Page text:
Guides I've Contributed To
- Replacing the #3 cable is rather tricky and I didn't manage to find a good description. So having done it, here is what I did: 1) Note the number 3 cable is held down by a piece of metal which is folded over to make 3 clips. Google "iPhone 3G Proximity Sensor Cable" to see pictures of the cable and the metal cover with 3 bent metal clips 2) use a fine pointed bent metal probe tool to unhook the metal clips. 3) ( I used http://www.mendapump.com/MendaCatalog/To... and http://www.mendapump.com/MendaCatalog/To... This is tricky but doable and a lot easier than removing the glass to get to the clips as I saw on one YouTube video.
- Worth reading this thread (at least a few pages at the start and a few at the end). Heat has some role. I think it's a symptom of system software corruption but others think it's bad thermal paste. http://discussions.apple.com/thread.jspa...
The vibrator motors die with use, so it could be that they just died coincidentally. I have replaced two on two phones. There are two models of vibrate motor - one with bent metal contacts and one with two coil springs. There were two different vibrate motors in the two iPhone 3G 16GB we bought at the same time. I chose to buy the motors with the coil springs, since they should maintain contact better over time.
Note the photograph shows the two tabs on the vibrate motor visible - this is incorrect. The tabs go into slots in the rear case. The vibrate motors behave better attached to the rear case with a small dab of neutral cure silicone, which eliminates a nasty rattly vibrate noise.
I note a lot of people forgot to retrieve the chromed trims from their old case. I tried to edit to ensure someone next doesn't make the same mistake, but my edits got rejected.
[* black] The rear panel, attached front bezel, camera housing, chrome trims, microphone/spea
ker grills, and volume switch remain.
[* black] Use a spudger to remove the camera housing and its chrome trim ring. When reassembling, note the chrome trim ring is keyed to the camera housing.
[* black] Use a spudger to remove the microphone and speaker grilles from either side of the dock connector. They are attached with adhesive.
[* black] Use a spudger to remove the headphone socket chrome trim with plastic surround (stuck with the blue glue on the photo).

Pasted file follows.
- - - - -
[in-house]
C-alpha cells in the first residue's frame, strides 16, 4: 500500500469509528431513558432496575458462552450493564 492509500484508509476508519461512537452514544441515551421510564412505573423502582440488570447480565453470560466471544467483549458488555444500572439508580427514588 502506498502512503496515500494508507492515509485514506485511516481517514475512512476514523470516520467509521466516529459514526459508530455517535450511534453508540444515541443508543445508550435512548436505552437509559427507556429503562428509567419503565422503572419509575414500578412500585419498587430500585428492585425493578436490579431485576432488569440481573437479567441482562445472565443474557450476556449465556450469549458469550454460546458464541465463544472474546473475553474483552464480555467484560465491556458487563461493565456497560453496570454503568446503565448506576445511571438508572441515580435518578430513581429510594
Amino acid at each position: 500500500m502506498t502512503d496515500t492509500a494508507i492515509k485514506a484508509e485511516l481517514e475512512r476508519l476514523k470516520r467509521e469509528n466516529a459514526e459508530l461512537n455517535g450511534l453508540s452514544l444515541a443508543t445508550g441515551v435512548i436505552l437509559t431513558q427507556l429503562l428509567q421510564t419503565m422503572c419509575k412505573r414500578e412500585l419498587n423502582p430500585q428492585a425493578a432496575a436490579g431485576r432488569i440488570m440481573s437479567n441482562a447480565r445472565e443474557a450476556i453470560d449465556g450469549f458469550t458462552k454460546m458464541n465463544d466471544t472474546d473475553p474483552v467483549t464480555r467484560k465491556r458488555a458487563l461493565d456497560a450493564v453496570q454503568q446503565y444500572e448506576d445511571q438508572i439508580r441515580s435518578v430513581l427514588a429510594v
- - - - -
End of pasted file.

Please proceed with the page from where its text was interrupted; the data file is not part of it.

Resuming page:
[* black] Carefully pry the glue join between the metal bezel and the plastic case. Remove the bezel and the volume switch. The volume switch has attached plastic spacers between it and the volume switch mechanism which must be retained or replaced for the buttons to protrude enough to be pressed. When gluing the bezel to the new rear case, do not apply glue to the part of the bezel which retains the volume switch.
[* black] Remove the grey sticker from the middle of the case.
[* black] Refit the removed parts using their attached double sided tape or a suiitable flexible glue (eg polyurethane adhesive).
[* black] Refit the removed parts using their attached double sided tape or a suitable strong and flexible glue (eg polyurethane adhesive).
Replacing the motor, I have just done two phones. One makes a rattly vibrate noise, which I think a bit reminscent to my iPhone 3G when new. The second I used a small dollop of neutral cure silicone between the case and motor (staying away from the rotating mass). The annoying vibration noise is not present on the phone with the silicone, so I will redo the first.
Interestingly, the two phones had different motors. Both iPhone 3G 16GB - one black and one white bought at the same time. One had the motor with coil spring contacts, the other had the bent metal contacts. I decided to replace with the coil spring contacts having read a possible issue with vibration affecting the bent metal contact.
I had more joy using a home-made spudger from a bamboo skewer. Being thinner, it can release the connectors from the end rather than a side or corner. (I also tried all the different spudgers made by Menda Tools.)
To remove stickers, I use "Undo" (hexane in a small bottle). It is intended to scrapbooking. I find it great because it can dissolve pressure sensitive adhesive bonds then evaporate and leave the adhesive reusable again. Not sure what the grey sticker is for but it looks like it's there for a purpose.
Agree with DAR and Riz. Since I needed a new home button anyway, I read the procedure for replacing the home button and figured out it was much safer to replace the whole assembly - which it was. A quicky job could be done in a few minutes. Replacing the black tape on the edge makes it all a bit more fiddly, but I wanted to improved on dust sealing. Plus my new assembly didn't have foam on the back of the #2 connector - so I fashioned a replacement with adhesive transfer tape and thin black foam recovered from printer toner packaging.
I think the tpae may haev a role in dust sealing and anti-vibration noise. I put extra tape in the spots where I think dust has penetrated under the glass by keeping my iPhone in my pocket. (Will have to double check if there a spots earthing contact is needed.)
I had a lot more joy using a sharpened bamboo skewer that all of the different shaped spudgers I bought from Menda Tools. My home made spudger is thinner and fits into the confined spaces in the phone better.
If the tape is in poor condition, replace with black PVC electrical tape. By sticking the PVC tape to sticker or book covering adhesive backing paper, it can be more easily cut to size/shape as desired.
I use UN-DU scrapbookers adhesive remover <http://un-du.com/>. (It is hexane.) It temporarily dissolves adhesive bond, then evaporates and the adhesive is sticky again. Much less risky than a spudger.
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